Photo Credit: chdefoundation.org
The Education system consists of pre-school, primary, secondary and tertiary schooling run by the Ministry of Education. Haiti is limited in its ability to provide quality education for younger people of the country and the issues of the scarcity of qualified teachers and proper school supplies are overwhelming. About 10% of the federal budget goes solely towards Haiti’s school system, specifically Primary and secondary education.
Most schools do not have the proper facilities and are under-equipped as according to the 2003 school survey conducted across Haitian schools, 5% of schools are housed in a church or an open-air shaded area and approximately 58%, 36% and 23 % of schools lack toilets, libraries and running water respectively. Regardless, Haiti enrols 67% of its students into primary schools and 21.5% into secondary schools.
According to the Growth and Poverty Reduction Strategy Paper 2008-2010, it is reported that approximately 37% of children between the ages of 6 and 12, amounting to 558,163 children are not enrolled into the primary or secondary education and 40% of children between 5 and 15 years of age account for one million children. In 2004, sadly only 18% of 122,311 children were able to receive secondary education due to scarce space.
How then can Haiti rise from poverty and become developed when the majority of the population are unable to receive a proper education? Statistics indicate that 60% of enrolled primary school children drop out of school before achieving a basic school education. Results show only 6 of every 1,000 workers on the labour market have attained a diploma or certificate in the corporate world of work. (Photo Credit:www.blog.nj.com)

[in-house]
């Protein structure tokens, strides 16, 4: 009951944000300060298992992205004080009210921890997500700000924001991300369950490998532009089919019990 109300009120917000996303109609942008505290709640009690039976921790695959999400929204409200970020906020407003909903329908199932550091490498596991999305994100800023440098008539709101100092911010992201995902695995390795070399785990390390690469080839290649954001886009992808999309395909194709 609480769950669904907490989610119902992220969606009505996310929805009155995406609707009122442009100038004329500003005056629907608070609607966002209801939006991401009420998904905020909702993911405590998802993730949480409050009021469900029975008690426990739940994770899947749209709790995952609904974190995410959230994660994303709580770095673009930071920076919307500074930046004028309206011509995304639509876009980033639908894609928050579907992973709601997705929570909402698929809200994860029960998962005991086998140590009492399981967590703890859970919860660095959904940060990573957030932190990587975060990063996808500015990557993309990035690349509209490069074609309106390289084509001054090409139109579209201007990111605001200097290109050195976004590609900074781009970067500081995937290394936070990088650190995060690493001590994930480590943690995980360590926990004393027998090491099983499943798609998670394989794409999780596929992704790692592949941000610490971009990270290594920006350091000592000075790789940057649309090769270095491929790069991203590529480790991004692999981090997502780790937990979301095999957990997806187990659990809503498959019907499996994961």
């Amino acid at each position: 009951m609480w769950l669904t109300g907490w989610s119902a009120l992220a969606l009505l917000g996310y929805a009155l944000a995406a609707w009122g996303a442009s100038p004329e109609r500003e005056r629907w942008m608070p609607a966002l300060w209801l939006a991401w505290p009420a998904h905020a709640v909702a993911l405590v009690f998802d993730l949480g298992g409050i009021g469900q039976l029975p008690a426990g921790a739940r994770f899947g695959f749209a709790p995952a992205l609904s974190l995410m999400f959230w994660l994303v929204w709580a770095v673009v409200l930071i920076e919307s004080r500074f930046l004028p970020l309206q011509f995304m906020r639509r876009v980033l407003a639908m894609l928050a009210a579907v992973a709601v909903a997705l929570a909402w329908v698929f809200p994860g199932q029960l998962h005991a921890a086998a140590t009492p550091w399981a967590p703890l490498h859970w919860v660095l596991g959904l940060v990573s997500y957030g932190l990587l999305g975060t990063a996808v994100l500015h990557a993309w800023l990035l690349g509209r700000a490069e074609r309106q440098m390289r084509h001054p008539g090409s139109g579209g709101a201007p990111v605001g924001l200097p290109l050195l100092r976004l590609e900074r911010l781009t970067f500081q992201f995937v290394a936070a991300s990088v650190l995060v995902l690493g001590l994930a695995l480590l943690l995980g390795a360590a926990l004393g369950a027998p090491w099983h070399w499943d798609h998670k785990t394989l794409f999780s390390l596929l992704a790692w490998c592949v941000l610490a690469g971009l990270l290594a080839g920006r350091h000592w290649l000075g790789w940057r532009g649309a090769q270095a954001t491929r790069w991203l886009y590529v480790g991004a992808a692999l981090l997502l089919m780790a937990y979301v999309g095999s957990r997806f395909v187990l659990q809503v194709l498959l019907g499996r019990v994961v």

The Growth and Poverty Reduction Strategy Paper. 2008-2010 constructed a plan to improve the literacy rates in Haiti. The strategy constituted plans under the 2nd Pillar for Human Development, included predominantly:
Reorganizing access to schools which is beneficial to children experiencing poverty
The objectives comprise of ensuring that one primary school is available in each commune-level section of the country; making education accessible and addressing student’s needs; reducing tuition. Strategies to meet said objectives include creating spaces for students at the primary and secondary level; initiating scholarship programmes and renovating the four vocational training centres.
Effective guidance of schools, teachers and parents
62.5% and 87.4% of parents between 31-55 and above 56 years respectively are illiterate.The system cannot guide students towards training areas, which adds to the low retention capacity the country faces. The student/teacher ratio is 78:1 which is clearly high on any one scale.
Objectives include the decrease in the teacher/student ratio; recruitment of new teachers; improve parent literacy.
Strategies include preparation of a law on education financing plan for the public education as well as restore a high level budget support received by the education sector.
With this strategy, hopefully measures can be taken to aid in the increase of the literacy level of the residents of Haiti.
Photo Credit: publications.mcgill.ca
By Alexandra Daley